Reposted from coyote66 by robbinsdale radical
House Bill 1094 would remove the "In no case shall the minimum wage be decreased" provision from the voter enacted min wage increase.
Also on tap: Senate Bill 166 which changes the number of required signatures for any initiated measure. Buy current results and standards, it would effectively double the number of required signatures!
Republicans here in SD show what they really think of "The Will of the People".
The South Dakota 2015 Legislative session is in full swing. This is my 21st winter in South Dakota, and it still kind of makes my hair stand on end when Pierre gets rolling.
This year, Republicans continue to use their supermajority status to basically cement their stranglehold on our political process. Two great examples this time:
And if the power grabbing isn't ugly enough, they have a bill in the mill to prevent our high-school activities association from setting any anti-discrimination or anti-bullying policies that concern sexual orientation or gender identity, and of course we have the obligatory ask to the SCOTUS to repeal Roe while shaming women. Of course, I could go on (they certainly do).
I'm just glad the session only lasts a few fortnights (39 legislative days). Can you imagine what damage they would do if they were there longer?
Reposted from Scout Finch by poopdogcomedy
You really do have to wonder just what in the hell is wrong with some people:
Some 57 charges of child abuse and assault reportedly will be filed against the drunken hockey fans who subjected 57 American Indian students to racially-charged taunts the included spraying the students with beer and lacing them with racial slurs, according to unnamed sources.
THE STUDENTS, WHO ATTEND THE AMERICAN HORSE SCHOOL IN THE HAMLET OF ALLEN ON THE PINE RIDGE INDIAN RESERVATION, SUFFERED THROUGH AN ONSLAUGHT OF BEER BEING SPRAYED ON THEM AS THEY WERE TOLD BY THE PERPETRATORS TO “GO BACK TO THE RESERVATION.”
The trip was a reward for students who'd achieved academic and classroom behavior goals this year. The offender has not been named, but police say they know who he is:
Eagle Sales of the Black Hills, a beer distributorship, rents a skybox from which the alleged harassment came. President Tom Helland has said guests in the company's suite exhibited poor behavior, and he has apologized to the students.
Totally outrageous. Most of the children were elementary students and were whisked away:
Because of the racially-charge assault, the chaperones removed the youth from the game before its conclusion.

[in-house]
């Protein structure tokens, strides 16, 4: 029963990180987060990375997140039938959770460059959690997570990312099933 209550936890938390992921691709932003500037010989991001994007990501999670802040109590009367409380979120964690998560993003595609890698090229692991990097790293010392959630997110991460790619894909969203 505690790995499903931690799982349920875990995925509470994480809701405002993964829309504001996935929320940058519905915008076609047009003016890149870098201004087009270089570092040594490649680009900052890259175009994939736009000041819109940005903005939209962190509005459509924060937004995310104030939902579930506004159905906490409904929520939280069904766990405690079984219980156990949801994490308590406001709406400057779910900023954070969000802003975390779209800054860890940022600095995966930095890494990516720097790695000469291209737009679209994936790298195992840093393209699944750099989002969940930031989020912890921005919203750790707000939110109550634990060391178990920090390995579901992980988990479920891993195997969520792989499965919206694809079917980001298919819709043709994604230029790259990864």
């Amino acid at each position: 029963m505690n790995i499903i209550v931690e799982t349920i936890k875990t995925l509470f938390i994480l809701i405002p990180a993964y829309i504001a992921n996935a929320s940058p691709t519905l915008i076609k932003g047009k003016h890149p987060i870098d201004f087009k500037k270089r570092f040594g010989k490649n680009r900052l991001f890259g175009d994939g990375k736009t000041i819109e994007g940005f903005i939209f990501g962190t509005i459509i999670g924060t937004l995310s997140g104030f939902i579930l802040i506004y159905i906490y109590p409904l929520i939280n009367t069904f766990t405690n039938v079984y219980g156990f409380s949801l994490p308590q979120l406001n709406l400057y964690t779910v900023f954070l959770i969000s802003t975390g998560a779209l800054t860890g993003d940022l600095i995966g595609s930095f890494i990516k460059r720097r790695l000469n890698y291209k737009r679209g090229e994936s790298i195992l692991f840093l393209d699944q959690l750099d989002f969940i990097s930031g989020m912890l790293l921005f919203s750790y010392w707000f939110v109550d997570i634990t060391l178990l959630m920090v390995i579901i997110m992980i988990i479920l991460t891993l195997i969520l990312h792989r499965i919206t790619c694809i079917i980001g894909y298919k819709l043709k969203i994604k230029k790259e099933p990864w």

The American Horse School is a K-8th grade school on the Pine Ridge Indian Reservation.
Rapid City Police Chief Karl Jegeris said the investigation revealed a crime and charges appear to be forthcoming.
“We’re going to be looking at assault. We’re going to look at the hate crimes statutes. We will look at the child abuse statutes. And, we will look at any other relevant statutes,” Jegeris said. He did not reveal the name of the person identified.
See an emotional interview with parents below the fold.
(I'm reposting this on behalf of Equality South Dakota.)
The Black Hills Center for Equality
Judy and Dennis Shepard, and friends
hosted a wonderful first annual Dakotas Equality Summit January 16/17 in Rapid City.
Other sponsoring organizations included the Center For Equality (Sioux Falls), Common Ground, PFLAG Sioux Falls,
and Equality South Dakota.
More than 85 individuals registered and we estimate 150 were in the room Judy Shepard's keynote address after dinner in the evening. (Remember, we're talking about Rapid City, South Dakota.) Change is coming!
Reposted from Dadamsaim by meralda
With the new Senate taking their seats in Washington, and the House voting to put through the pipeline for the tenth time, Natives across America find themselves gearing up for another battle with the Keystone Pipeline project, pausing only long enough to feel thanks for President Obama's promise of another veto.
Reposted from Kossacks for Marriage Equality by meralda
A federal judge in South Dakota has granted plaintiffs' motion for summary judgment and in favor of marriage equality in that state. Federal District Judge Karen Shreier ruled that South Dakota's ban(s) on marriages of same-sex couples violates the due process and equal protection clauses of the Fourteenth Amendment to the US Constitution. The ruling is stayed pending a possible appeal to the Eighth Circuit.
Statement From NCLR:
“We are thrilled for our clients and for all same-sex couples in South Dakota, who have watched and waited as progress has been made in so many other states, and who can now see light at the end of the tunnel in their own state. We are also grateful to Judge Shreier for writing such a detailed and powerful analysis and for affirming in such strong terms that same-sex couples have the same fundamental freedom to marry as others. We hope this decision will hasten the day when the Supreme Court decides this issue for the country and ensures that all families are treated fairly and equally under the law.”
Also, the SCOTUS has denied cert. in the Louisiana marriage equality case. They have rescheduled the four cases from the Sixth Circuit for their conference on Friday.
Reposted from Village Vet by meralda
In Loving, the Supreme Court addressed a traditionally accepted definition of marriage that prohibited Mildred Jeter and Richard Loving from marrying. Because Virginia’s laws deprived that couple of their fundamental right to marriage, the Court struck down those laws. Little distinguishes this case from Loving.
Plaintiffs have a fundamental right to marry. South Dakota law deprives them of that right solely because they are same-sex couples and without sufficient justification.
Accordingly, it is ORDERED that plaintiffs’ motion for summary judgment (Docket 20) is granted, and defendants’ motion for summary judgment (Docket 43) is denied.